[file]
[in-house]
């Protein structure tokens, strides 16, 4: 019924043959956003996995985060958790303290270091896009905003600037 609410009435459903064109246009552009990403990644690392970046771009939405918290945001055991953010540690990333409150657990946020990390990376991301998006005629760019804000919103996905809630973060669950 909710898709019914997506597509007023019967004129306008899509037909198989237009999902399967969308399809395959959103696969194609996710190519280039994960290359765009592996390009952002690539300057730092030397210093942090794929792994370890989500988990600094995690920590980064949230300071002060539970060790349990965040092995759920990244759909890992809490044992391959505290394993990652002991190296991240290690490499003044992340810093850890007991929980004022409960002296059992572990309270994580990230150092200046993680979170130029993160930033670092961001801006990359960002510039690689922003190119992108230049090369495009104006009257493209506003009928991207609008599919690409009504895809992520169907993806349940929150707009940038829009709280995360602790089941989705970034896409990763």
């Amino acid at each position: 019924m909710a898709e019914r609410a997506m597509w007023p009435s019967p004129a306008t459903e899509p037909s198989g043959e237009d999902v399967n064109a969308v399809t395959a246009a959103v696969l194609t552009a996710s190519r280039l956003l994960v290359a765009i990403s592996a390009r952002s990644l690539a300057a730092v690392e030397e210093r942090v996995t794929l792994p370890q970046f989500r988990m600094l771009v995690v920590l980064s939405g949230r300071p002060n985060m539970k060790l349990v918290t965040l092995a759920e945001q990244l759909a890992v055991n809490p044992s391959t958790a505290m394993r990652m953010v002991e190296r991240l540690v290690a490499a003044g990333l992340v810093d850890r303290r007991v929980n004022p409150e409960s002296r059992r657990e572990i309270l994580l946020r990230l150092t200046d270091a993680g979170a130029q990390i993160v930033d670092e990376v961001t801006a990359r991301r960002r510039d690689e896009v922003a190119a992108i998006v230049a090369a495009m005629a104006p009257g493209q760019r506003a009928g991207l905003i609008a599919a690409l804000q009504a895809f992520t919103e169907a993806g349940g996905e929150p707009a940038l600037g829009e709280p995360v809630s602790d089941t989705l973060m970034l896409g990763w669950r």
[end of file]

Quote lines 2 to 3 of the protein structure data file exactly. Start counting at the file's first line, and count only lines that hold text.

């Protein structure tokens, strides 16, 4: 019924043959956003996995985060958790303290270091896009905003600037 609410009435459903064109246009552009990403990644690392970046771009939405918290945001055991953010540690990333409150657990946020990390990376991301998006005629760019804000919103996905809630973060669950 909710898709019914997506597509007023019967004129306008899509037909198989237009999902399967969308399809395959959103696969194609996710190519280039994960290359765009592996390009952002690539300057730092030397210093942090794929792994370890989500988990600094995690920590980064949230300071002060539970060790349990965040092995759920990244759909890992809490044992391959505290394993990652002991190296991240290690490499003044992340810093850890007991929980004022409960002296059992572990309270994580990230150092200046993680979170130029993160930033670092961001801006990359960002510039690689922003190119992108230049090369495009104006009257493209506003009928991207609008599919690409009504895809992520169907993806349940929150707009940038829009709280995360602790089941989705970034896409990763």
């Amino acid at each position: 019924m909710a898709e019914r609410a997506m597509w007023p009435s019967p004129a306008t459903e899509p037909s198989g043959e237009d999902v399967n064109a969308v399809t395959a246009a959103v696969l194609t552009a996710s190519r280039l956003l994960v290359a765009i990403s592996a390009r952002s990644l690539a300057a730092v690392e030397e210093r942090v996995t794929l792994p370890q970046f989500r988990m600094l771009v995690v920590l980064s939405g949230r300071p002060n985060m539970k060790l349990v918290t965040l092995a759920e945001q990244l759909a890992v055991n809490p044992s391959t958790a505290m394993r990652m953010v002991e190296r991240l540690v290690a490499a003044g990333l992340v810093d850890r303290r007991v929980n004022p409150e409960s002296r059992r657990e572990i309270l994580l946020r990230l150092t200046d270091a993680g979170a130029q990390i993160v930033d670092e990376v961001t801006a990359r991301r960002r510039d690689e896009v922003a190119a992108i998006v230049a090369a495009m005629a104006p009257g493209q760019r506003a009928g991207l905003i609008a599919a690409l804000q009504a895809f992520t919103e169907a993806g349940g996905e929150p707009a940038l600037g829009e709280p995360v809630s602790d089941t989705l973060m970034l896409g990763w669950r």